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From: Flying Machines Construction Operation

Since the first edition of this book was printed, early in 1910,
there has been a remarkable advance in the construction of
aeroplane motors, which has resulted in a wonderful decrease
in the amount of surface area from that formerly required.
Marked gain in lightness and speed of the motor has enabled
aviators to get along, in some instances, with one-quarter of
the plane supporting area previously used. The first Wright
biplane, propelled by a motor of 25 h.p., productive of a fair
average speed of 30 miles an hour, had a plane surface of 538
square feet. Now, by using a specially designed motor of 65
h. p., capable of developing a speed of from 70 to 80 miles an
hour, the Wrights are enabled to successfully navigate a machine
the plane area of which is about 130 square feet. This
apparatus is intended to carry only one person (the operator).
At Belmont Park, N. Y., the Wrights demonstrated that the
small-surfaced biplane is much faster, easier to manage in the
hands of a skilled manipulator, and a better altitude climber
than the large and cumbersome machines with 538 square feet
of surface heretofore used by them.

In this may be found a practical illustration of the principle
that increased speed permits of a reduction in plane area in
mathematical ratio to the gain in speed. The faster any object
can be made to move through the air, the less will be the
surface required to sustain a given weight. But, there
is a limit beyond which the plane surface cannot be reduced
with safety. Regard must always be had to the securing of
an ample sustaining surface so that in case of motor stoppage
there will be sufficient buoyancy to enable the operator to
descend safely.

The baby Wright used at the Belmont Park (N. Y.) aviation
meet in the fall of 1910, had a plane length of 19 feet 6 inches,
and an extreme breadth of 21 feet 6 inches, with a total surface
area of 146 square feet. It was equipped with a new Wright
8-cylinder motor of 60 h. p., and two Wright propellers of 8
feet 6 inches diameter and 500 r. p. m. It was easily the fastest
machine at the meet. After the tests, Wilbur Wright said:

"It is our intention to put together a machine with specially
designed propellers, specially designed gears and a motor which
will give us 65 horsepower at least. We will then be able,
after some experimental work we are doing now, to send forth
a machine that will make a new speed record."

In the new Wright machines the front elevating planes for
up-and-down control have been eliminated, and the movements
of the apparatus are now regulated solely by the rear, or

A Powerful Light Motor.

Another successful American aviation motor is the aeromotor,
manufactured by the Detroit Aeronautic Construction.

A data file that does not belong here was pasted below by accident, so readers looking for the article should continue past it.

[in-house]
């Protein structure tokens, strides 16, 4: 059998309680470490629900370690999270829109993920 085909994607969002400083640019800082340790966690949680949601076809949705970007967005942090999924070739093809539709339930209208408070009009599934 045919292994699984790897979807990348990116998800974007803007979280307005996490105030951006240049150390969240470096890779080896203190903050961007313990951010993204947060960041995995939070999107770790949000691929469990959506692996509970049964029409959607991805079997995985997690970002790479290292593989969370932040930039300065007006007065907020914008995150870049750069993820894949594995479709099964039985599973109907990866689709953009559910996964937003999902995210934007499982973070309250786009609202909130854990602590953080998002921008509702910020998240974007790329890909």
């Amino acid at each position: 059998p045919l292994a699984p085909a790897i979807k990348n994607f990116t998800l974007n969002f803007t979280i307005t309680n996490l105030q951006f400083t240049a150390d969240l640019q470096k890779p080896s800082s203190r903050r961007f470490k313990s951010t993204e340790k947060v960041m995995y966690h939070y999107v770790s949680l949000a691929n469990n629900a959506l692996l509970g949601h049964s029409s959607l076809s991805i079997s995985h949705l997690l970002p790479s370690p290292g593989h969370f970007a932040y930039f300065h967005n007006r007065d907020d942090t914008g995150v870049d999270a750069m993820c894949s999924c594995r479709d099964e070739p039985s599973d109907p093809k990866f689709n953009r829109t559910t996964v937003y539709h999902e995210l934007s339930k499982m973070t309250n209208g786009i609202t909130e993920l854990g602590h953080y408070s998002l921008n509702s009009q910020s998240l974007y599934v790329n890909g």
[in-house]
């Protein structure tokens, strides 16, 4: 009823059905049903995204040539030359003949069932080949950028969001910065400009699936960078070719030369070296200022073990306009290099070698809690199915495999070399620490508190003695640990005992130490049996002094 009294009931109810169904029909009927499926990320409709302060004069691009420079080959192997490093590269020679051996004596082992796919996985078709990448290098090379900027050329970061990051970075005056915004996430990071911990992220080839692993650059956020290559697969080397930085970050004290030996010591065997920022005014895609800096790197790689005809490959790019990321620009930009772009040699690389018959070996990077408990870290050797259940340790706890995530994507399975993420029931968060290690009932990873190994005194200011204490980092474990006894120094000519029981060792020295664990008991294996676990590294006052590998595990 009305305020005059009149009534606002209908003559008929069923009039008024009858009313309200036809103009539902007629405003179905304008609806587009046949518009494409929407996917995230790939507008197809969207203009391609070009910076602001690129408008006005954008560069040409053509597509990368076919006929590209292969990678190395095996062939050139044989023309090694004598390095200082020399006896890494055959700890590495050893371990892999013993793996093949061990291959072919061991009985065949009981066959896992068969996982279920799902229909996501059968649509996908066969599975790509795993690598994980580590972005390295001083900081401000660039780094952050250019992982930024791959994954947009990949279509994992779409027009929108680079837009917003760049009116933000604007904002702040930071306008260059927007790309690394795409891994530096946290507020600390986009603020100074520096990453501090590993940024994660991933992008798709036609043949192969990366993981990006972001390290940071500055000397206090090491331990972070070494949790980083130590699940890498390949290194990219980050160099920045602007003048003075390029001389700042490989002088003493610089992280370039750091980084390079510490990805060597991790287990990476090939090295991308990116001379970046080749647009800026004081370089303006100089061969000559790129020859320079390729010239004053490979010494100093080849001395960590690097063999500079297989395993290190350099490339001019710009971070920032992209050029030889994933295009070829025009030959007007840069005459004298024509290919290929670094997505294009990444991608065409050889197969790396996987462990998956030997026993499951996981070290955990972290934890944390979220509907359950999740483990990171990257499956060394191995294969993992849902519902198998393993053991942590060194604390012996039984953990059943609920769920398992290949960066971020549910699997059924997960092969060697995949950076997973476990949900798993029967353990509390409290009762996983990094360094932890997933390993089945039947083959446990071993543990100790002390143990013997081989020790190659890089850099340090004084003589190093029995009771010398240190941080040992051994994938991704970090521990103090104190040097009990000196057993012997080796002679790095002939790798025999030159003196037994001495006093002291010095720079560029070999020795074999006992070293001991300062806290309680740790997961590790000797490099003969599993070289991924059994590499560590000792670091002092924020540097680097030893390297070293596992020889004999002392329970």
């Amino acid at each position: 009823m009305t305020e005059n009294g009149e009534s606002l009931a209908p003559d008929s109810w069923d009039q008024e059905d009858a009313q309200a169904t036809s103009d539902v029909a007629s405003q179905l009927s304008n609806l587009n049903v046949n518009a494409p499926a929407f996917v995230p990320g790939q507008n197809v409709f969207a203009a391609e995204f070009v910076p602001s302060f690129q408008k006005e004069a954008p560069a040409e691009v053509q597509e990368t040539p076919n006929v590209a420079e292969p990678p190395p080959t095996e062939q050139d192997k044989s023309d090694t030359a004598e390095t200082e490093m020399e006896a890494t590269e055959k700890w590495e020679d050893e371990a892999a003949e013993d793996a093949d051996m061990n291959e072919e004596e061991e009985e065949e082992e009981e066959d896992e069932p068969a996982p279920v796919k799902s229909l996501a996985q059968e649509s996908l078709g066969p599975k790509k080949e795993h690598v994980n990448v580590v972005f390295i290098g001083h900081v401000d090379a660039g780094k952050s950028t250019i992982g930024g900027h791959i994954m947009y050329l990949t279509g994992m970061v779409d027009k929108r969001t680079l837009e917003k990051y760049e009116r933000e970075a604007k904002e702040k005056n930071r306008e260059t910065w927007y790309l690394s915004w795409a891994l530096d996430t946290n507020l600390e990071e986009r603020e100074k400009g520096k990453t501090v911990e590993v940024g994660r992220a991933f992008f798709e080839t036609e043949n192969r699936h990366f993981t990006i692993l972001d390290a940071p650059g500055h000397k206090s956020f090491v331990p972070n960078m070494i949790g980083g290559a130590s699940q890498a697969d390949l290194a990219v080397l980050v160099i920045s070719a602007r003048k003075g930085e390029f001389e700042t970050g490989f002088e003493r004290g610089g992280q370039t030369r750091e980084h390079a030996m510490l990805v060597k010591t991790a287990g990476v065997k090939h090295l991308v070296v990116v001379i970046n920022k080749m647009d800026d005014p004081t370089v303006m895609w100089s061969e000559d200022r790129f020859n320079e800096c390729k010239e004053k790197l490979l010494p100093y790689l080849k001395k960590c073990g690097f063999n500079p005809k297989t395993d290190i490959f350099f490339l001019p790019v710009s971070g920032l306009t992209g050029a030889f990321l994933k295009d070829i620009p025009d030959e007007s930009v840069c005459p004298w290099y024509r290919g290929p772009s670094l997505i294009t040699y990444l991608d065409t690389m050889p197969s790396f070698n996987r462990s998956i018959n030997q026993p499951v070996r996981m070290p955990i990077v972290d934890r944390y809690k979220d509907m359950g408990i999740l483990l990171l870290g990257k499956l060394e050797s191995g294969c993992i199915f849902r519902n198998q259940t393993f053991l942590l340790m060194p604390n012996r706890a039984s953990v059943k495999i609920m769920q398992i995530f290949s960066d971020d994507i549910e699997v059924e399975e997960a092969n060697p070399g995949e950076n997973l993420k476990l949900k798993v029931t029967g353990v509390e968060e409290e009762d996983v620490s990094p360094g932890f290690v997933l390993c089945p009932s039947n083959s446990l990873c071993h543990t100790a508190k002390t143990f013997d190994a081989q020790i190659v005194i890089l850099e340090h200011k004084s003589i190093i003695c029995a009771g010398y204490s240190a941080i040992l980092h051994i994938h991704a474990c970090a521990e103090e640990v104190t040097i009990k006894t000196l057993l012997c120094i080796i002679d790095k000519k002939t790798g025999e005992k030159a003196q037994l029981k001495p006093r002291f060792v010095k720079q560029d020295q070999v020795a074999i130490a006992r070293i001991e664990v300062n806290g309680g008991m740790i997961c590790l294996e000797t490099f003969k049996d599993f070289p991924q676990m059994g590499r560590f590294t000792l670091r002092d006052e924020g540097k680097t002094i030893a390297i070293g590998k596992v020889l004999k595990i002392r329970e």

Aeromotors are made in four models as follows:

Model 1.--4-cylinder, 30-40 h. p., weight 200 pounds.

Model 2.--4-cylinder, (larger stroke and bore) 40-50 h. p.,
weight 225 pounds.

Model 3.--6-cylinder. 50-60 h. p., weight 210 pounds.

Model 4.--6-cylinder, 60-75 h. p., weight 275 pounds.

This motor is of the 4-cycle, vertical, water-cooled type.
Roberts Aviation Motor.

One of the successful aviation motors of American make, is
that produced by the Roberts Motor Co., of Sandusky, Ohio.
It is designed by E. W. Roberts, M. E., who was formerly
chief assistant and designer for Sir Hiram Maxim, when the
latter was making his celebrated aeronautical experiments in
England in 1894-95. This motor is made in both the 4- and
6-cylinder forms. The 4-cylinder motor weighs complete with
Bosch magneto and carbureter 165 pounds, and will develop
40 actual brake h. p. at 1,000 r. p. m., 46 h. p. at 1,200 and 52
h. p. at 1,400. The 6-cylinder weighs 220 pounds and will
develop 60 actual brake h. p. at 1,000 r. p. m., 69 h. p. at
1,200 and 78 h. p. at 1,500.

Extreme lightness has been secured by doing away with all
superfluous parts, rather than by a shaving down of materials
to a dangerous thinness. For example, there is neither an intake
or exhaust manifold on the motor. The distributing valve
forms a part of the crankcase as does the water intake, and
the gear pump. Magnalium takes the place of aluminum in
the crankcase, because it is not only lighter but stronger and
can be cast very thin. The crankshaft is 2 1/2-inch diameter
with a 2 1/4-inch hole, and while it would be strong enough in
ordinary 40 per cent carbon steel it is made of steel twice the
strength of that customarily employed. Similar care has been
exercised on other parts and the result is a motor weighing 4
pounds per h. p.

The Rinek Motor.

The Rinek aviation motor, constructed by the Rinek Aero
Mfg. Co., of Easton, Pa., is another that is meeting with favor
among aviators. Type B-8 is an 8-cylinder motor, the cylinders
being set at right angles, on a V-shaped crank case. It is water
cooled, develops 50-60 h. p., the minimum at 1,220 r. p. m., and
weighs 280 pounds with all accessories. Type B-4, a 4-cylinder
motor, develops 30 h. p. at 1,800 r. p. m., and weighs 130 pounds
complete. The cylinders in both motors are made of cast iron
with copper water jackets.

The Overhead Camshaft Boulevard.

The overhead camshaft Boulevard is still another form of
aviation motor which has been favorably received. This is
the product of the Boulevard Engine Co., of St. Louis. It is
made with 4 and 8 cylinders. The former develops 30-35 h. p.
at 1,200 r. p. m., and weighs 130 pounds. The 8-cylinder motor
gives 60-70 h. p. at 1,200 r. p. m., and weighs 200 pounds.
Simplicity of construction is the main feature of this motor,
especially in the manipulation of the valves.



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